Sustainability and the Board of Directors - NACD Case Study EMC & GRI


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Sustainability and the Board of Directors - NACD Case Study EMC & GRI

  1. 1. Case Study | Sustainability Sustainability and the Board The EMC Story EMC Corp., based in Hopkinton, Mass., is a global sustainability is a new concept; others have beenBy Kathrin leader in providing information infrastructure and vir- engaged in addressing sustainability concerns forWinkler and tual infrastructure technologies, solutions and services. years.Rachel Lee Its mission is to lead people and organizations on the Many of EMC’s sustainability initiatives have journey to hybrid cloud computing. EMC’s more than been in place since our early days—from incorpo‑ 53,000 employees serve customers in over 80 countries rating energy efficiency measures in our facilities to and its network of suppliers and partners is distributed encouraging a culture of volunteerism. Historically, around the globe. these programs were typically driven by individuals or small groups in disparate functional areas. Now, Sustainability is a cause célèbre these days, with a EMC has evolved to adopt a more comprehensive, getty i mages growing number of stakeholders voicing interest in holistic approach to building a sustainable future learning more about company positions on envi‑ by incorporating sustainability into our business ronmental and social matters. For some companies, strategy across the company. We have aligned our36 NACD Directorship March/April 2012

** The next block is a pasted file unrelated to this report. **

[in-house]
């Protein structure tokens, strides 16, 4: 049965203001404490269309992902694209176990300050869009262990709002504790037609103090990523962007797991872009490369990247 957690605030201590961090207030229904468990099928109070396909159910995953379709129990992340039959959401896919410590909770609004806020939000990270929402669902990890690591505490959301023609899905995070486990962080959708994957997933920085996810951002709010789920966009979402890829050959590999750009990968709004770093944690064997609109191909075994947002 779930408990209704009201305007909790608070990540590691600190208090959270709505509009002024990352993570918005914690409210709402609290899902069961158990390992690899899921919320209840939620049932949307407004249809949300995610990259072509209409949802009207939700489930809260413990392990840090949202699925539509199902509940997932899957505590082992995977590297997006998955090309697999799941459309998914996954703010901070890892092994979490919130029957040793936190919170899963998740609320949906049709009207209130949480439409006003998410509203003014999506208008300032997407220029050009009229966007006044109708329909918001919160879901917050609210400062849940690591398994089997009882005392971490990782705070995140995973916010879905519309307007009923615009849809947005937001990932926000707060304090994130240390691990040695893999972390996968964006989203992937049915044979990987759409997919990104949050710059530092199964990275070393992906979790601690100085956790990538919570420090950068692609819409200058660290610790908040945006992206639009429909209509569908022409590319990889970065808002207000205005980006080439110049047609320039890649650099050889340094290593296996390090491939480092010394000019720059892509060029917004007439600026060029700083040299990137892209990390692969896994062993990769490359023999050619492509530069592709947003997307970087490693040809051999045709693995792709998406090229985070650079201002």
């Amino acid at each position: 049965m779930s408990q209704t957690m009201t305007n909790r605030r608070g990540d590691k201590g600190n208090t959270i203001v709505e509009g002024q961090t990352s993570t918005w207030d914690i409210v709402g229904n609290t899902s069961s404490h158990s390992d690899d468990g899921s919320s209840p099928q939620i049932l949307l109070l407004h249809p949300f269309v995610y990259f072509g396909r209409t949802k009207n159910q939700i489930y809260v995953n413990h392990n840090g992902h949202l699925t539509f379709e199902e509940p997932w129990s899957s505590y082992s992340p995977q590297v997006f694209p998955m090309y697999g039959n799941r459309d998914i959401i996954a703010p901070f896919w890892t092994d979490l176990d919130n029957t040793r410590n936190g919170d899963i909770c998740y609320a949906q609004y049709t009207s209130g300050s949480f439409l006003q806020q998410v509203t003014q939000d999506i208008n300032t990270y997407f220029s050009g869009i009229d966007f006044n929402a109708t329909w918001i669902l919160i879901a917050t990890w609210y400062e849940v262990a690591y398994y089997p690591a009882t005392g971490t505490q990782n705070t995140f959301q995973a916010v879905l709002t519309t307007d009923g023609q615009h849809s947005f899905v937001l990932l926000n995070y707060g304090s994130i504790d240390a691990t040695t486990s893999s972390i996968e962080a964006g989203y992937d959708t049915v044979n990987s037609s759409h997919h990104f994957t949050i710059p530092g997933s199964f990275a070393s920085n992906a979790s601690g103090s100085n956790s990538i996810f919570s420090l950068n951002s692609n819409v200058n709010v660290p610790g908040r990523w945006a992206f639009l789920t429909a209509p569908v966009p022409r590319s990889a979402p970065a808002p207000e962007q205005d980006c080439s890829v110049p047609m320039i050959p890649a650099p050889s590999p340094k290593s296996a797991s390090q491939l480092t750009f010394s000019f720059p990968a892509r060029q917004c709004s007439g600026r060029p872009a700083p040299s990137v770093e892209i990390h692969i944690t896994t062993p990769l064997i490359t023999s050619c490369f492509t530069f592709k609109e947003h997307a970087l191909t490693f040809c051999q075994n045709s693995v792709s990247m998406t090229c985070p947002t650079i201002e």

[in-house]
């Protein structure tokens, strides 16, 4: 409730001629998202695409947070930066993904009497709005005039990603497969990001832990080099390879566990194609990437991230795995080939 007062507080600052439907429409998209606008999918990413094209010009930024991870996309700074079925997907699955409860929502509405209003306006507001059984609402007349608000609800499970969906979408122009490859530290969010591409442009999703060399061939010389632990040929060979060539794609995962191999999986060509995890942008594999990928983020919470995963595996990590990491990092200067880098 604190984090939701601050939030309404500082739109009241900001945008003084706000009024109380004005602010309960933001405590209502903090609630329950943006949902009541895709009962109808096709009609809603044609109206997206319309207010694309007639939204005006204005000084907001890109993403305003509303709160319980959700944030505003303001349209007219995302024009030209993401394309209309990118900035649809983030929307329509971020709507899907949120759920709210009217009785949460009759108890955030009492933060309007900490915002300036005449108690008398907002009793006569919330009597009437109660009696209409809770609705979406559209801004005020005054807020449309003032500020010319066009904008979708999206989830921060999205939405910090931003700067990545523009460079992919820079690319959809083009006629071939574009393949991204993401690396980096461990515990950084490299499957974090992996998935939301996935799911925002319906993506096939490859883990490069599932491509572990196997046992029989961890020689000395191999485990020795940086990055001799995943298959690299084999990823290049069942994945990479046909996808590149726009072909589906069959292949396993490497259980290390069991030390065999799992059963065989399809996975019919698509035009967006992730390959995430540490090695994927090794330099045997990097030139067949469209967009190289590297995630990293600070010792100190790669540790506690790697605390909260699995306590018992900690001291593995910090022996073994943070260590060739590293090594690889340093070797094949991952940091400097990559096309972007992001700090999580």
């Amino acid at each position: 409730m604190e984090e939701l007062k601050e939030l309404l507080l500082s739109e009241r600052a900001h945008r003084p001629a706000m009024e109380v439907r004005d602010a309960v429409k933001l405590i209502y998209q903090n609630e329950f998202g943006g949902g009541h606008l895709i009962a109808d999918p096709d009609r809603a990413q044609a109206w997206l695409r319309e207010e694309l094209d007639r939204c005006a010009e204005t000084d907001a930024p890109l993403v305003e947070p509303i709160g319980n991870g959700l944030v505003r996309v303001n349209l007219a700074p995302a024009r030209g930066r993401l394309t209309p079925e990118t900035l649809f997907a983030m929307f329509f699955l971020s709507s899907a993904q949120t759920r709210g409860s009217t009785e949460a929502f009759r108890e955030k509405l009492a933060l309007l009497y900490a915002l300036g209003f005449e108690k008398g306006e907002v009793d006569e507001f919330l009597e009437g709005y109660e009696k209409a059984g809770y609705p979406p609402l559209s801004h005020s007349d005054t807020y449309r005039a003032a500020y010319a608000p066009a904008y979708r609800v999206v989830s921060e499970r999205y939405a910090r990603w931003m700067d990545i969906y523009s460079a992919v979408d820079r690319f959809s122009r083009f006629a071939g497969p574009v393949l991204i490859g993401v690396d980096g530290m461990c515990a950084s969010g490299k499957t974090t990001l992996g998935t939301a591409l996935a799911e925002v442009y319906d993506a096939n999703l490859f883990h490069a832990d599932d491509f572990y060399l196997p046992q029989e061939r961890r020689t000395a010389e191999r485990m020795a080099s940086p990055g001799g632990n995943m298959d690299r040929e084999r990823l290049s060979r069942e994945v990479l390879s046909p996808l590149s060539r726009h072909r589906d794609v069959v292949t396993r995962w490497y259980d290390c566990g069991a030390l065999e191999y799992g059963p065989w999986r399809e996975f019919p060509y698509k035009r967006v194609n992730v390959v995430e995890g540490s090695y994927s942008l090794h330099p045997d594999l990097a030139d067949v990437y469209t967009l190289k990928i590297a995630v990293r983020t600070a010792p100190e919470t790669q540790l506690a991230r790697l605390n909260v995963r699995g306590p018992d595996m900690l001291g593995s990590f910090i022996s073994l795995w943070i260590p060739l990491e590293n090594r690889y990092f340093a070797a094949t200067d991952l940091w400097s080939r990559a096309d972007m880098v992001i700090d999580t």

2. 2. efforts to a common set of goals and are pursuing ■■ Providing technologies and services to addressthem through cross‑functional collaboration and some of the world’s challenges, such as energy,deeper engagement with our stakeholders and peers. health care and delivery of government services A key milestone in our journey was the publica‑ ■■ Upholding the protection of human rights andtion in 2007 of EMC’s first sustainability report. investing in furthering education, innovation andThe report provided a formal narrative of our sus‑ inclusion for our employees and in communitiestainability story, reflecting on the different dimen‑ around the world where they live and worksions of our sustainability programs, activities and ■■ Supporting EMC’s continued financial suc‑policies. Since then, these annual reports have cess and increasing shareholder value through ourhelped us, our employees, customers and inves‑ commitments to corporate sustainability, good cor‑tors—indeed, all of our stakeholders—understand porate governance, and maintaining customer andthe challenges and the successes of EMC’s sustain‑ community trustability program. These priorities embody EMC’s philosophy that So what exactly is sustainability? What is the role as we make decisions, we should weigh social andof directors in this effort, and what are the benefits environmental costs and values in the same way thatof sustainability reporting? In other words, why be we consider financial costs and values—all in a waygreen? that enables us to perpetuate the success of the com‑ pany and the well-being of all of our stakeholders.Defining Sustainability Executing these priorities is transforming how ourSustainability can be defined as meeting the needs products and services are sourced, designed, built,of the present without compromising the ability of delivered, and especially how they are used.future generations to meet their own needs. Thisis the definition offered a generation ago when a The Role of the Board of DirectorsUnited Nations study group urged nations to em‑ For companies to realize their potential, theirbrace sustainable development in the broadest boards of directors must be actively engaged in over‑sense of the term, and published it in a landmark seeing company strategy and execution. This assess‑report titled Our Common Future. For corporations, ment should include the identification and evalu‑this meant recognizing that how we conduct busi‑ ation of principal business risks and opportunities,ness today has long-term impacts on the future suc‑ including the impact of social and environmentalcess of our business and the world around us. issues. In this regard, directors should take into con‑ More recently, the Dow Jones Sustainability sideration a broad range of interests.Index offered a different definition of corporate Under Massachusetts law, a director must dis‑sustainability, describing it as “a business approach charge his or her duty 1) in good faith, 2) with thethat creates long-term shareholder value by em‑ care that a person in a like position would reason‑bracing opportunities and managing risks deriving ably believe appropriate under similar circum‑from economic, environmental and social develop‑ stances, and 3) in a manner the director reasonablyments.” The DJSI definition recognizes that busi‑ believes to be in the best interests of the corporation.ness both impacts and depends on natural resources The Massachusetts Business Corporations Act spe‑and on society, and that as a matter of good gover‑ cifically permits directors to consider the interestsnance, corporations should leverage opportunities of the corporation’s employees, suppliers, creditorsand mitigate business risks to achieve long‑term and customers; the economy of the state, the regionsuccess. and the nation; community and societal consider‑ At EMC, these principles come together in our ations, and the long-term and short-term interests offour sustainability priorities: the corporation and its shareholders in determining ■■ Reducing our impacts from energy consump‑ what is in the corporation’s best interests.tion, material use and waste More than 30 states have similar “constituency March/April 2012 37